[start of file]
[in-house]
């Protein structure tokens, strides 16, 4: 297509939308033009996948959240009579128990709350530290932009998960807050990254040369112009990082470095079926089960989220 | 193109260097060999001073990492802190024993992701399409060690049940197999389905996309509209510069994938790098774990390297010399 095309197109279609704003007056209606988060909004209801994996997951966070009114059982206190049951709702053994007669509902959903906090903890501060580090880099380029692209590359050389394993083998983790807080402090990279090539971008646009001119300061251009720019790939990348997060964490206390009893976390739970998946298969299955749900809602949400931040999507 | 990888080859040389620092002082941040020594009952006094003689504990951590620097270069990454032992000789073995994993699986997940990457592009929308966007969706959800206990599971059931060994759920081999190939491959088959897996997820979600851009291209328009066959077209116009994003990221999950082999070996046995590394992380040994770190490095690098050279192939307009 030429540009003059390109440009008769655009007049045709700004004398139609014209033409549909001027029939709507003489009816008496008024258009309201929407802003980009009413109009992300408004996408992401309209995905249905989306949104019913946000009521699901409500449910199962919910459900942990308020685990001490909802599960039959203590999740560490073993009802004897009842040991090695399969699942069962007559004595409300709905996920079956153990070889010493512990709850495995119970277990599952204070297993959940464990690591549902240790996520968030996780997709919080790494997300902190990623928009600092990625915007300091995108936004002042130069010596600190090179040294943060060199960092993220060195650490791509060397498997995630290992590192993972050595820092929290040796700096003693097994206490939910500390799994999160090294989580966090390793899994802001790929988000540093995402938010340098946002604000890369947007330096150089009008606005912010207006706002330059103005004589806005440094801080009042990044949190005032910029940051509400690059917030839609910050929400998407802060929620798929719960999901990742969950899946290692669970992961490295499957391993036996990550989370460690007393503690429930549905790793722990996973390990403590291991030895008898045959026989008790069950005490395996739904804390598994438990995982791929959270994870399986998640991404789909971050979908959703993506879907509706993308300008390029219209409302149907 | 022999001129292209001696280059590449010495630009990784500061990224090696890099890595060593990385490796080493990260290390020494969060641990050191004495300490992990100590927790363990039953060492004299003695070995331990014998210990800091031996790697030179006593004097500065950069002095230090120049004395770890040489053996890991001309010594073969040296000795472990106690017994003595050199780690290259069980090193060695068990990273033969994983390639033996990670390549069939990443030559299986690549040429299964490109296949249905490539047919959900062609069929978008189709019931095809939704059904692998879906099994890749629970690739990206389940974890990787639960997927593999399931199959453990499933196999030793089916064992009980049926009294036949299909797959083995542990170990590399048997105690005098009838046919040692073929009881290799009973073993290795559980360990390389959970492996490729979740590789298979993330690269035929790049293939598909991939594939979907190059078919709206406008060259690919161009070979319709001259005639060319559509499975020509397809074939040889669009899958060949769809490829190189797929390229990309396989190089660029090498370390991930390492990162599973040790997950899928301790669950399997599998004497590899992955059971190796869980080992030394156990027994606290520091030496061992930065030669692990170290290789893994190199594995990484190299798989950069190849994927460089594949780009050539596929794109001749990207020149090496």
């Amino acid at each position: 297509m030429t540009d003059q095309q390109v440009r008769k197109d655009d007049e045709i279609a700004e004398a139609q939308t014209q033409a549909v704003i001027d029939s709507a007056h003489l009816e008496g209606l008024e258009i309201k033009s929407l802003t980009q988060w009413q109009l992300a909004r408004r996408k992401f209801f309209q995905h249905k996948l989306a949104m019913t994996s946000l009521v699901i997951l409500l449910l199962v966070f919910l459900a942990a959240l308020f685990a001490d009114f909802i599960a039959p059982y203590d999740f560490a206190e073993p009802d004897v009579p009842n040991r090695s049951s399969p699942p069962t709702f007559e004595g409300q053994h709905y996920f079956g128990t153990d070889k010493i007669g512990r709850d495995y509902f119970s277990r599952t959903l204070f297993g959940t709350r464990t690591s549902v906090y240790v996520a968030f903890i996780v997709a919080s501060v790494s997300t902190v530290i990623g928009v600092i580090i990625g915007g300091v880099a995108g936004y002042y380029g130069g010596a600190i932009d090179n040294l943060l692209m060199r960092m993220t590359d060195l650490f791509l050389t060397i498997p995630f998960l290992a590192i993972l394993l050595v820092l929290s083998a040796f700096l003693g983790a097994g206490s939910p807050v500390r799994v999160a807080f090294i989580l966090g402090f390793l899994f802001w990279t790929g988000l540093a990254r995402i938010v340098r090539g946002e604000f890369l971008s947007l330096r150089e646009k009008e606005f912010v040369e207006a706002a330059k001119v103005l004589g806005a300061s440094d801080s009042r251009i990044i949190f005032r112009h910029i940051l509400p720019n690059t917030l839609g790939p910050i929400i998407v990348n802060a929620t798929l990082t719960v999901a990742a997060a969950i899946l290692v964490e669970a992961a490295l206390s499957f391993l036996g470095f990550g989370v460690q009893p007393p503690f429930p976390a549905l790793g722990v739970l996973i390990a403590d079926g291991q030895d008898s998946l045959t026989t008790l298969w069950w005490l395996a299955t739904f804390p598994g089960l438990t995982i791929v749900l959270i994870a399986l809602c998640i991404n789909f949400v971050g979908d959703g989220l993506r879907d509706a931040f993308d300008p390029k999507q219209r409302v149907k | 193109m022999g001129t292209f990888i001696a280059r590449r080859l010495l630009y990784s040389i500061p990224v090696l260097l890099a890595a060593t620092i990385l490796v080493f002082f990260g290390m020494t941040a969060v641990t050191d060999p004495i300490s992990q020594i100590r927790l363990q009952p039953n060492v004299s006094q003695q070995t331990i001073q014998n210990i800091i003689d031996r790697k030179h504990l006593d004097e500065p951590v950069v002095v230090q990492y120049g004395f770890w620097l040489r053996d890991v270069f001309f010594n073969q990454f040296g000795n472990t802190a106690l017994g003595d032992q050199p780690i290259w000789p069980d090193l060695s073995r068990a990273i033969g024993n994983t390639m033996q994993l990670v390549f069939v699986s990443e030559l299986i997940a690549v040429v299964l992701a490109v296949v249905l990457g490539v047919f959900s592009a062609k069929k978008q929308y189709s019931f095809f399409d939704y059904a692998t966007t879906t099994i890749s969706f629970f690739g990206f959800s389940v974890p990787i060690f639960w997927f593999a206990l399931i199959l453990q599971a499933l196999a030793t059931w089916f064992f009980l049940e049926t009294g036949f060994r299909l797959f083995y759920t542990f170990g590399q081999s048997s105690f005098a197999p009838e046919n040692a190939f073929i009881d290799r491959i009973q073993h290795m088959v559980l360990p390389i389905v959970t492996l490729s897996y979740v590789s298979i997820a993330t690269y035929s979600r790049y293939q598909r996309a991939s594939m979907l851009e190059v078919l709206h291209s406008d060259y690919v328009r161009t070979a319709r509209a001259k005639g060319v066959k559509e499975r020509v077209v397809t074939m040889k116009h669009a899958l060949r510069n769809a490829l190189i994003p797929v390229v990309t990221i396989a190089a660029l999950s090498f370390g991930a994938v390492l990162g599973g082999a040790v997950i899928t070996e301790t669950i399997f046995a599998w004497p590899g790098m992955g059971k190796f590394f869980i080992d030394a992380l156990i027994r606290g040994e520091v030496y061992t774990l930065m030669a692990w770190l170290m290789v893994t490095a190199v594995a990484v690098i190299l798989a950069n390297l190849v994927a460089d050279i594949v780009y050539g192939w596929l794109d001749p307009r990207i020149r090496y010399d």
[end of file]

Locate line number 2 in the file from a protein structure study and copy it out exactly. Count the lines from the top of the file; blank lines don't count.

């Protein structure tokens, strides 16, 4: 297509939308033009996948959240009579128990709350530290932009998960807050990254040369112009990082470095079926089960989220 | 193109260097060999001073990492802190024993992701399409060690049940197999389905996309509209510069994938790098774990390297010399 095309197109279609704003007056209606988060909004209801994996997951966070009114059982206190049951709702053994007669509902959903906090903890501060580090880099380029692209590359050389394993083998983790807080402090990279090539971008646009001119300061251009720019790939990348997060964490206390009893976390739970998946298969299955749900809602949400931040999507 | 990888080859040389620092002082941040020594009952006094003689504990951590620097270069990454032992000789073995994993699986997940990457592009929308966007969706959800206990599971059931060994759920081999190939491959088959897996997820979600851009291209328009066959077209116009994003990221999950082999070996046995590394992380040994770190490095690098050279192939307009 030429540009003059390109440009008769655009007049045709700004004398139609014209033409549909001027029939709507003489009816008496008024258009309201929407802003980009009413109009992300408004996408992401309209995905249905989306949104019913946000009521699901409500449910199962919910459900942990308020685990001490909802599960039959203590999740560490073993009802004897009842040991090695399969699942069962007559004595409300709905996920079956153990070889010493512990709850495995119970277990599952204070297993959940464990690591549902240790996520968030996780997709919080790494997300902190990623928009600092990625915007300091995108936004002042130069010596600190090179040294943060060199960092993220060195650490791509060397498997995630290992590192993972050595820092929290040796700096003693097994206490939910500390799994999160090294989580966090390793899994802001790929988000540093995402938010340098946002604000890369947007330096150089009008606005912010207006706002330059103005004589806005440094801080009042990044949190005032910029940051509400690059917030839609910050929400998407802060929620798929719960999901990742969950899946290692669970992961490295499957391993036996990550989370460690007393503690429930549905790793722990996973390990403590291991030895008898045959026989008790069950005490395996739904804390598994438990995982791929959270994870399986998640991404789909971050979908959703993506879907509706993308300008390029219209409302149907 | 022999001129292209001696280059590449010495630009990784500061990224090696890099890595060593990385490796080493990260290390020494969060641990050191004495300490992990100590927790363990039953060492004299003695070995331990014998210990800091031996790697030179006593004097500065950069002095230090120049004395770890040489053996890991001309010594073969040296000795472990106690017994003595050199780690290259069980090193060695068990990273033969994983390639033996990670390549069939990443030559299986690549040429299964490109296949249905490539047919959900062609069929978008189709019931095809939704059904692998879906099994890749629970690739990206389940974890990787639960997927593999399931199959453990499933196999030793089916064992009980049926009294036949299909797959083995542990170990590399048997105690005098009838046919040692073929009881290799009973073993290795559980360990390389959970492996490729979740590789298979993330690269035929790049293939598909991939594939979907190059078919709206406008060259690919161009070979319709001259005639060319559509499975020509397809074939040889669009899958060949769809490829190189797929390229990309396989190089660029090498370390991930390492990162599973040790997950899928301790669950399997599998004497590899992955059971190796869980080992030394156990027994606290520091030496061992930065030669692990170290290789893994190199594995990484190299798989950069190849994927460089594949780009050539596929794109001749990207020149090496």